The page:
(d) The right to move the Supreme Court shall not be suspended except as otherwise provided for by the Constitution. Thus the Constitution provides that the President can suspend the right to move any court for the enforcement of the fundamental rights during a national emergency (Article 359).
The Supreme Court (under Article 32) and the high courts (under Article 226) can issue the writs of habeas corpus, mandamus, prohibition, certiorari and quo-warranto. Further, the Parliament (under Article 32) can empower any other court to issue these writs.
Different kinds of writs mentioned in Articles 32 and 226 of the Constitution:
It is a Latin term which literally means ‘to have the body of’. It is an order issued by the court to a person who has detained another person, to produce the body of the latter before it. The court then examines the cause and legality of detention. It would set the detained person free, if the detention is found to be illegal. Thus, this writ is a bulwark of individual liberty against arbitrary detention. The writ of habeas corpus can be issued against both public authorities as well as private individuals.
It literally means ‘we command’. It is a command issued by the court to a public official asking him to perform his official duties that he has failed or refused to perform. It can also be issued against any public body, a corporation, an inferior court, a tribunal or government for the same purpose.
The writ of mandamus cannot be issued (a) against a private individual or body; (b) to enforce departmental instruction that does not possess statutory force; (c) when the duty is discretionary and not mandatory; (d) to enforce a contractual obligation; (e) against the president of India or the state governors; and (f) against the chief justice of a high court acting in judicial capacity.
Literally, it means ‘to forbid’. It is issued by a higher court to a lower court or tribunal to prevent the latter from exceeding its jurisdiction or usurping a jurisdiction that it does not possess. Thus, unlike mandamus that directs activity, the prohibition directs inactivity.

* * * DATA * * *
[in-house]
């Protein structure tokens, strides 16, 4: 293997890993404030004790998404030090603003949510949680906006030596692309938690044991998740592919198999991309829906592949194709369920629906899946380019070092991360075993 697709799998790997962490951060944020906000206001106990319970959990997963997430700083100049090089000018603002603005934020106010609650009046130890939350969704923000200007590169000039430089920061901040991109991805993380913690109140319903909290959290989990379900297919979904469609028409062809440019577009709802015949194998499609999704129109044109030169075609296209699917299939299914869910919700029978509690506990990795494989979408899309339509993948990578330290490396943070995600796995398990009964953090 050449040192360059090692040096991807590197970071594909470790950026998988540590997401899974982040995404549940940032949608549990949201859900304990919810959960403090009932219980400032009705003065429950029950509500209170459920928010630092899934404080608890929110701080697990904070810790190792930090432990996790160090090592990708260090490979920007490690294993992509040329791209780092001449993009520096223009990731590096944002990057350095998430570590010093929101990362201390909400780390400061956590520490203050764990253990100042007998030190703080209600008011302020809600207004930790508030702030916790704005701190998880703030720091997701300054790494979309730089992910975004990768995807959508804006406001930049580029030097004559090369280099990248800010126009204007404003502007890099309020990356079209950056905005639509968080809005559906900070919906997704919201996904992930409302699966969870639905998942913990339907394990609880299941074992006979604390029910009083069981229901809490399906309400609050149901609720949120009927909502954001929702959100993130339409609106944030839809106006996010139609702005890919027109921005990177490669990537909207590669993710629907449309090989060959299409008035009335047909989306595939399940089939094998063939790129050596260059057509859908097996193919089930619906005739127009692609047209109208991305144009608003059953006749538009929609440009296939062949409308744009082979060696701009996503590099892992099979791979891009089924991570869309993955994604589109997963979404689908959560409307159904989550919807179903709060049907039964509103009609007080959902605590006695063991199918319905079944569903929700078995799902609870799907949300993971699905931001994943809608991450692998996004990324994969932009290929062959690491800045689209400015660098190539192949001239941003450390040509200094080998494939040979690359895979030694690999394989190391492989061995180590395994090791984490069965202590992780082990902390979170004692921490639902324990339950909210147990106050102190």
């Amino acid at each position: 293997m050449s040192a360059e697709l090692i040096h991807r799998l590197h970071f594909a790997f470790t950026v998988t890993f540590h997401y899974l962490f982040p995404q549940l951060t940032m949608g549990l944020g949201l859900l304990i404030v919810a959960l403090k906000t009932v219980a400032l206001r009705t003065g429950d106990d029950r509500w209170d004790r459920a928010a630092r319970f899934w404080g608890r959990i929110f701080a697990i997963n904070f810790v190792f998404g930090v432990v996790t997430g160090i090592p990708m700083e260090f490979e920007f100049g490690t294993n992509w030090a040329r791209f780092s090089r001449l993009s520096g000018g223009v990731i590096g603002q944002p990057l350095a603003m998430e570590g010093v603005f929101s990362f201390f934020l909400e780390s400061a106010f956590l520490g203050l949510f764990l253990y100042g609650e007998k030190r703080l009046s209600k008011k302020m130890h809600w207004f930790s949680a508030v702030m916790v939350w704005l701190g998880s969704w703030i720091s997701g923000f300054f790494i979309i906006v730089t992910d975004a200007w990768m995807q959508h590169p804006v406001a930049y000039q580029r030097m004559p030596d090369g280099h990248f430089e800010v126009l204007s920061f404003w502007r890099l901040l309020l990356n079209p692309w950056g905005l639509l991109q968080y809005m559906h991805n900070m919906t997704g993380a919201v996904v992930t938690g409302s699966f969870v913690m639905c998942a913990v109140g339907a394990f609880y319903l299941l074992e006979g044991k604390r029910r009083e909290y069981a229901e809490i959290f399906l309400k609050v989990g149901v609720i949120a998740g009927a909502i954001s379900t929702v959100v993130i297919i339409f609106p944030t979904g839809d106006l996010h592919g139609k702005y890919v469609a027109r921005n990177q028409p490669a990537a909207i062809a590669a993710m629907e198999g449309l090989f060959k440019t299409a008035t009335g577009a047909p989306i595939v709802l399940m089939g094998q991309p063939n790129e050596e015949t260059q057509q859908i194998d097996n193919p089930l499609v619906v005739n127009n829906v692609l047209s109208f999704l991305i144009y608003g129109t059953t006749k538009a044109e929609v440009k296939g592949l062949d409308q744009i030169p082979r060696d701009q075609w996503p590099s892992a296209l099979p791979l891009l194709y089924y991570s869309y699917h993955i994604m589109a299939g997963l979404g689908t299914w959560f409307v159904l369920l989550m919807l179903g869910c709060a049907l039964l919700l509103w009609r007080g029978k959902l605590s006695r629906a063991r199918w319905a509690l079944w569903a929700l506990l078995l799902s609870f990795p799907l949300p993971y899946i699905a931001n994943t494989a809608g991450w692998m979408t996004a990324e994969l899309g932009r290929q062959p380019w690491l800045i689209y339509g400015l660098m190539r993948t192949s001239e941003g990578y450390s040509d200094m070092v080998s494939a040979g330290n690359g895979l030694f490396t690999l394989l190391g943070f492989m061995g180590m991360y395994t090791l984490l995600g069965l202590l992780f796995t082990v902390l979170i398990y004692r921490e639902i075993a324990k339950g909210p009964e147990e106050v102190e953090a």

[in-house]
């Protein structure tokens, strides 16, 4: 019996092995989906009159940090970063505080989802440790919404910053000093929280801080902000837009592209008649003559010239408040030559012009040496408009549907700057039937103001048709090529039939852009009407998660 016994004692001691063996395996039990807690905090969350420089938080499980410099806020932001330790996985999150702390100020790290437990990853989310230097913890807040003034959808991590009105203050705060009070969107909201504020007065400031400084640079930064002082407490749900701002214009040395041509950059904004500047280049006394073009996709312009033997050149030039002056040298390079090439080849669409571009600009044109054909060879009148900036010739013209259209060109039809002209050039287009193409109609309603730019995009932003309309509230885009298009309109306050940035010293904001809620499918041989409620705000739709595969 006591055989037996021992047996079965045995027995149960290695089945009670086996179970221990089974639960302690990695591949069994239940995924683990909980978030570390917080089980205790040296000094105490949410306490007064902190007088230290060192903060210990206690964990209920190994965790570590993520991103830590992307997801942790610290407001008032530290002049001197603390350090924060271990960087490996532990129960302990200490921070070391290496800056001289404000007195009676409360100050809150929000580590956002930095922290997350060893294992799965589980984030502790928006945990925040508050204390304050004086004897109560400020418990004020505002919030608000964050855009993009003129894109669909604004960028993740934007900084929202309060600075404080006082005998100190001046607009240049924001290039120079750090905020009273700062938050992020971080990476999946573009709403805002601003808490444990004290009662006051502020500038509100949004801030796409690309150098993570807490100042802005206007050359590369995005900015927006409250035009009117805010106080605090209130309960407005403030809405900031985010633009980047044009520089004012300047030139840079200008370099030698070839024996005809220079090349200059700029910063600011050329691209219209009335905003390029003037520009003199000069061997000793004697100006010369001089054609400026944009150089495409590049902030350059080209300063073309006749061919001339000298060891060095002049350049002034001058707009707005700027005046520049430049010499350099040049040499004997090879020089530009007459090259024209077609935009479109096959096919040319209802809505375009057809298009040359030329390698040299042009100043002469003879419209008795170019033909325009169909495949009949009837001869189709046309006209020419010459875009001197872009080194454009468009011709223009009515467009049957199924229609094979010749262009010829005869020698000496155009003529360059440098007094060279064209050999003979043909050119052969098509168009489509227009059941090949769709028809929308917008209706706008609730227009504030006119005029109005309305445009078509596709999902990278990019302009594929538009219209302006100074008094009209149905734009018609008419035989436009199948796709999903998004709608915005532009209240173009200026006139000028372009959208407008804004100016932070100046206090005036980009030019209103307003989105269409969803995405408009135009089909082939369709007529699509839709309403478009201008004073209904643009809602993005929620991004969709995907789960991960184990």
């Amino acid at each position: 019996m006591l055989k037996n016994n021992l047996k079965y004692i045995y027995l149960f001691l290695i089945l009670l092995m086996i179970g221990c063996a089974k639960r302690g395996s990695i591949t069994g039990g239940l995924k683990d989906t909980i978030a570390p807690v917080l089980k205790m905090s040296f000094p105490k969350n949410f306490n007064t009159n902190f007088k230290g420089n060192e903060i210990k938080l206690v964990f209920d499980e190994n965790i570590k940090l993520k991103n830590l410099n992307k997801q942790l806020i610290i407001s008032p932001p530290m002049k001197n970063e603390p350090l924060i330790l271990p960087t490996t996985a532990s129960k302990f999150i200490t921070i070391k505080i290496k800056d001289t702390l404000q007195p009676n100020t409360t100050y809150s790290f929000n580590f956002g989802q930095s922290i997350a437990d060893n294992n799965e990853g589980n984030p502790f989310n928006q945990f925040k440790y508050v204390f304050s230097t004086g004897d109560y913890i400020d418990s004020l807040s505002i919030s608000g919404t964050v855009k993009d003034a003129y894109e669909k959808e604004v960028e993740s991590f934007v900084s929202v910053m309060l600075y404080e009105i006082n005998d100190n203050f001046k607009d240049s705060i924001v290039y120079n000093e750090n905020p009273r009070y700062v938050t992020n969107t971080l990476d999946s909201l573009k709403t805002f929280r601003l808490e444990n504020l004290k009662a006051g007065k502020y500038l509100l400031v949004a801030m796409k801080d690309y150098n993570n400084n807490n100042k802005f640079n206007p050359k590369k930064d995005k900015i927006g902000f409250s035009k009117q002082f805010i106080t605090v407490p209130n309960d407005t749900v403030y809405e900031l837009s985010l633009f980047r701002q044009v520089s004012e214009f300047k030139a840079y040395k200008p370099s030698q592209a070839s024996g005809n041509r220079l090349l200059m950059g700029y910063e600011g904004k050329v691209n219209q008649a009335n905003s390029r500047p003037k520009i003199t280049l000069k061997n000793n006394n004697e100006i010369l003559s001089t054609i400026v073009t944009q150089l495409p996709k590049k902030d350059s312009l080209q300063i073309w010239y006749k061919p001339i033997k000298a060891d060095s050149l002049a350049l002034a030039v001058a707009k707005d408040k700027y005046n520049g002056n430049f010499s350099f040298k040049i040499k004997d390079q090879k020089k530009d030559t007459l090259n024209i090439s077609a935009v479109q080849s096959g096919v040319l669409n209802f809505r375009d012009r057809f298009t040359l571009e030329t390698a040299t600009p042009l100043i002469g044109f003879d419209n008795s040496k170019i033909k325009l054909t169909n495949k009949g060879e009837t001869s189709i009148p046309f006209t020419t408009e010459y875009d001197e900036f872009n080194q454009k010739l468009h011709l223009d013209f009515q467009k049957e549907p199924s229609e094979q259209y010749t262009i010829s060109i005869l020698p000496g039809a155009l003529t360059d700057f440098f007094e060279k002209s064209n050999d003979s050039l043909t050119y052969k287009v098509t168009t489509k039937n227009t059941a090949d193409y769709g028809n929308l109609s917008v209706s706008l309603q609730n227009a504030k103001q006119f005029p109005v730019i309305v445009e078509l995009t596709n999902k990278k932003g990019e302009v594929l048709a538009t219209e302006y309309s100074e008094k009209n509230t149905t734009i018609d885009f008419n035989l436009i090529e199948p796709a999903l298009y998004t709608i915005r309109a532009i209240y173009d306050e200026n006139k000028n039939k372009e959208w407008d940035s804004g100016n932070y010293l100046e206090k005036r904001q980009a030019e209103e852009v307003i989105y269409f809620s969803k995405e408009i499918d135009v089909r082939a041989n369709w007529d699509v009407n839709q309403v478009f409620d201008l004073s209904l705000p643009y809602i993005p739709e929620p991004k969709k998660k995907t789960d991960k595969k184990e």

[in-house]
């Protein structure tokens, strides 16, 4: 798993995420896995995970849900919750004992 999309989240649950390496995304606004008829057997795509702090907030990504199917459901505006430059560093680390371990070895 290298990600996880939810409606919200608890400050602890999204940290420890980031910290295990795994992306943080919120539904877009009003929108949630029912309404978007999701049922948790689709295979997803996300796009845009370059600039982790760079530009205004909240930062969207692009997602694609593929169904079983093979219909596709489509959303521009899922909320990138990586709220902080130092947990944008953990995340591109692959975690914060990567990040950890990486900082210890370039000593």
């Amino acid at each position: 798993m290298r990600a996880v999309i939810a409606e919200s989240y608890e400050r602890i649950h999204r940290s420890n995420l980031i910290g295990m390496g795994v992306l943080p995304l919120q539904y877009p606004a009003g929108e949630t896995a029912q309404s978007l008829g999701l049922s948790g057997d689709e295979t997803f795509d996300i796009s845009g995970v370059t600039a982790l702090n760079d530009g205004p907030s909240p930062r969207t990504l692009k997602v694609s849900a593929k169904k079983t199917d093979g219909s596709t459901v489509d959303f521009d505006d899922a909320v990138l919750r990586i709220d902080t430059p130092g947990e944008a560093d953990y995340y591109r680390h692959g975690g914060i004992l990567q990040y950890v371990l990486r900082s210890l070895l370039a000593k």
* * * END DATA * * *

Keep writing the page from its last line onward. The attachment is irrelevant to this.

The writ of prohibition can be issued only against judicial and quasi-judicial authorities. It is not available against administrative authorities, legislative bodies, and private individuals or bodies.
In the literal sense, it means ‘to be certified’ or ‘to be informed’. It is issued by a higher court to a lower court or tribunal either to transfer a case pending with the latter to itself or to squash the order of the latter in a case. It is issued on the grounds of excess of jurisdiction or lack of jurisdiction or error of law. Thus, unlike prohibition, which is only preventive, certiorari is both preventive as well as curative.
Like prohibition, certiorari is also not available against legislative bodies and private individuals or bodies.
In the literal sense, it means ‘by what authority or warrant’. It is issued by the court to enquire into the legality of claim of a person to a public office. Hence, it prevents illegal usurpation of public office by a person.
The writ can be issued only in case of a substantive public office of a permanent character created by a statute or by the Constitution. It cannot be issued in cases of ministerial office or private office.
The writ jurisdiction of the Supreme Court differs from that of a high court in three respects:
1. The Supreme Court can issue writs only for the enforcement of fundamental rights whereas a high court can issue writs not only for the enforcement of Fundamental Rights but also for any other purpose. The expression ‘for any other purpose’ refers to the enforcement of an ordinary legal right. Thus, the writ jurisdiction of the Supreme Court, in this respect, is narrower than that of high court.
2. The Supreme Court can issue writs against a person or government throughout the territory of India whereas a high court can issue writs against a person residing or against a government or authority located within its territorial jurisdiction only or outside its territorial jurisdiction only if the cause of action arises within its territorial jurisdiction. Thus, the territorial jurisdiction of the Supreme Court for the purpose of issuing writs is wider than that of a high court.
3. A remedy under Article 32 is in itself a Fundamental Right and hence, the Supreme Court may not refuse to exercise its writ jurisdiction. On the other hand, a remedy under Article 226 is discretionary and hence, a high court may refuse to exercise its writ jurisdiction.